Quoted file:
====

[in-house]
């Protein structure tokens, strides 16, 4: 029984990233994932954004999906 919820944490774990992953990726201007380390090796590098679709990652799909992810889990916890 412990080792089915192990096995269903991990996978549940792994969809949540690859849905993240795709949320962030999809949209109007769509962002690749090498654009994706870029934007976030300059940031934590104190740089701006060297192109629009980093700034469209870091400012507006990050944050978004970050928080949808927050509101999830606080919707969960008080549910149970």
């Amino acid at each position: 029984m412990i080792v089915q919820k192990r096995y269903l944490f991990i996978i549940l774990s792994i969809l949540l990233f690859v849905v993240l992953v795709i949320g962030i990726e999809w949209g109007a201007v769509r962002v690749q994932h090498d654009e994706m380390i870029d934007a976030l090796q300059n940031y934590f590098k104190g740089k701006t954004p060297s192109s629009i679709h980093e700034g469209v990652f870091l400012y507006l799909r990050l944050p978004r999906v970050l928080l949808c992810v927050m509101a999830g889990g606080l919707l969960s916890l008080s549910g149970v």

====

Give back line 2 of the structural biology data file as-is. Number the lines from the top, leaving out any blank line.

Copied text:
């Protein structure tokens, strides 16, 4: 029984990233994932954004999906 919820944490774990992953990726201007380390090796590098679709990652799909992810889990916890 412990080792089915192990096995269903991990996978549940792994969809949540690859849905993240795709949320962030999809949209109007769509962002690749090498654009994706870029934007976030300059940031934590104190740089701006060297192109629009980093700034469209870091400012507006990050944050978004970050928080949808927050509101999830606080919707969960008080549910149970």